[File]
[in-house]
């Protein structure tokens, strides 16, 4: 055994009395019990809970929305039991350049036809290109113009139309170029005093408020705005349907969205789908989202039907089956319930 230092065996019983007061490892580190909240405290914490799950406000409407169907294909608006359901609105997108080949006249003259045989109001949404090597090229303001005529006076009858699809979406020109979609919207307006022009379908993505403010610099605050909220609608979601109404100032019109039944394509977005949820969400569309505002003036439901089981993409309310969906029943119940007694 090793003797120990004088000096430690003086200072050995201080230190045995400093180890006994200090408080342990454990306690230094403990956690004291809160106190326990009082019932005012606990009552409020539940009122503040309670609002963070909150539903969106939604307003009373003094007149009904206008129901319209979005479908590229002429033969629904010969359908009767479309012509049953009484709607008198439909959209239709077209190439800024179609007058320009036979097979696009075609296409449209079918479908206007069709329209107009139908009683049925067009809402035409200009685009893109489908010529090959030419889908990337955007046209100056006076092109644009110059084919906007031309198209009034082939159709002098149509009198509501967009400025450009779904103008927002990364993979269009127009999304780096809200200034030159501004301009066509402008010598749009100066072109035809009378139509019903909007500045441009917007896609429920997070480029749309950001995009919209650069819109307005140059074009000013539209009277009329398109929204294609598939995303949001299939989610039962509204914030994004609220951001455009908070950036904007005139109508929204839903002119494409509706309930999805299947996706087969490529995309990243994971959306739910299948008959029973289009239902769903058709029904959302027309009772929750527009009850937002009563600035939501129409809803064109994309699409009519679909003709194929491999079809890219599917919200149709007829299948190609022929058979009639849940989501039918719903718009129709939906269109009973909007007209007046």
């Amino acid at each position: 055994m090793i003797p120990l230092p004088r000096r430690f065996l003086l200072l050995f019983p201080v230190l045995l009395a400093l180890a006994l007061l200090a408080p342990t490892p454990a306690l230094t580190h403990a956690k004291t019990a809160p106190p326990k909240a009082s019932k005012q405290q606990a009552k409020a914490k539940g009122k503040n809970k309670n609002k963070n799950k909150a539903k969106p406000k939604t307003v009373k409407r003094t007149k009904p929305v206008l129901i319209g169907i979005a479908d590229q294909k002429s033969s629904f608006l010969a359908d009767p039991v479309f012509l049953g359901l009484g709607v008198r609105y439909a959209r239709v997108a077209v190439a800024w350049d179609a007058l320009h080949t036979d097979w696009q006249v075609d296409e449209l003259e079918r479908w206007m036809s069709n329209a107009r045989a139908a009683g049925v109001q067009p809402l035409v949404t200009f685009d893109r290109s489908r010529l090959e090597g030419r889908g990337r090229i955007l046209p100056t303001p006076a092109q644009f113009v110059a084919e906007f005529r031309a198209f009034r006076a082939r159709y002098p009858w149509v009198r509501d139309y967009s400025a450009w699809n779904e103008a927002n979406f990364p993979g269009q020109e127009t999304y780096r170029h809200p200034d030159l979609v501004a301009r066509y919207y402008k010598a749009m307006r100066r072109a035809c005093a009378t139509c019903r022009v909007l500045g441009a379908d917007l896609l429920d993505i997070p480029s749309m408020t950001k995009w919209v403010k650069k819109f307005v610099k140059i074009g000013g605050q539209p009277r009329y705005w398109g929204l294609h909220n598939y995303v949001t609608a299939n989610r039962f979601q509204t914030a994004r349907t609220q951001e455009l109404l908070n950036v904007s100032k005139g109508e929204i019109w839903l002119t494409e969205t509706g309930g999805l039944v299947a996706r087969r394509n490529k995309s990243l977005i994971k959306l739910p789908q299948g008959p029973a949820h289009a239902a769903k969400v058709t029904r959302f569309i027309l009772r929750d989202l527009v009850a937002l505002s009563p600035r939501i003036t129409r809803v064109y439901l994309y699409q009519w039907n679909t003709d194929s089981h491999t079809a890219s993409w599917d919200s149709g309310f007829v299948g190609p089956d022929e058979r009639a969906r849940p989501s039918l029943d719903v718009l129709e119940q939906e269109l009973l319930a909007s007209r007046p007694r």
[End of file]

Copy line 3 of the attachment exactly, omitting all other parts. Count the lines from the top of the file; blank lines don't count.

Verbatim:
């Amino acid at each position: 055994m090793i003797p120990l230092p004088r000096r430690f065996l003086l200072l050995f019983p201080v230190l045995l009395a400093l180890a006994l007061l200090a408080p342990t490892p454990a306690l230094t580190h403990a956690k004291t019990a809160p106190p326990k909240a009082s019932k005012q405290q606990a009552k409020a914490k539940g009122k503040n809970k309670n609002k963070n799950k909150a539903k969106p406000k939604t307003v009373k409407r003094t007149k009904p929305v206008l129901i319209g169907i979005a479908d590229q294909k002429s033969s629904f608006l010969a359908d009767p039991v479309f012509l049953g359901l009484g709607v008198r609105y439909a959209r239709v997108a077209v190439a800024w350049d179609a007058l320009h080949t036979d097979w696009q006249v075609d296409e449209l003259e079918r479908w206007m036809s069709n329209a107009r045989a139908a009683g049925v109001q067009p809402l035409v949404t200009f685009d893109r290109s489908r010529l090959e090597g030419r889908g990337r090229i955007l046209p100056t303001p006076a092109q644009f113009v110059a084919e906007f005529r031309a198209f009034r006076a082939r159709y002098p009858w149509v009198r509501d139309y967009s400025a450009w699809n779904e103008a927002n979406f990364p993979g269009q020109e127009t999304y780096r170029h809200p200034d030159l979609v501004a301009r066509y919207y402008k010598a749009m307006r100066r072109a035809c005093a009378t139509c019903r022009v909007l500045g441009a379908d917007l896609l429920d993505i997070p480029s749309m408020t950001k995009w919209v403010k650069k819109f307005v610099k140059i074009g000013g605050q539209p009277r009329y705005w398109g929204l294609h909220n598939y995303v949001t609608a299939n989610r039962f979601q509204t914030a994004r349907t609220q951001e455009l109404l908070n950036v904007s100032k005139g109508e929204i019109w839903l002119t494409e969205t509706g309930g999805l039944v299947a996706r087969r394509n490529k995309s990243l977005i994971k959306l739910p789908q299948g008959p029973a949820h289009a239902a769903k969400v058709t029904r959302f569309i027309l009772r929750d989202l527009v009850a937002l505002s009563p600035r939501i003036t129409r809803v064109y439901l994309y699409q009519w039907n679909t003709d194929s089981h491999t079809a890219s993409w599917d919200s149709g309310f007829v299948g190609p089956d022929e058979r009639a969906r849940p989501s039918l029943d719903v718009l129709e119940q939906e269109l009973l319930a909007s007209r007046p007694r």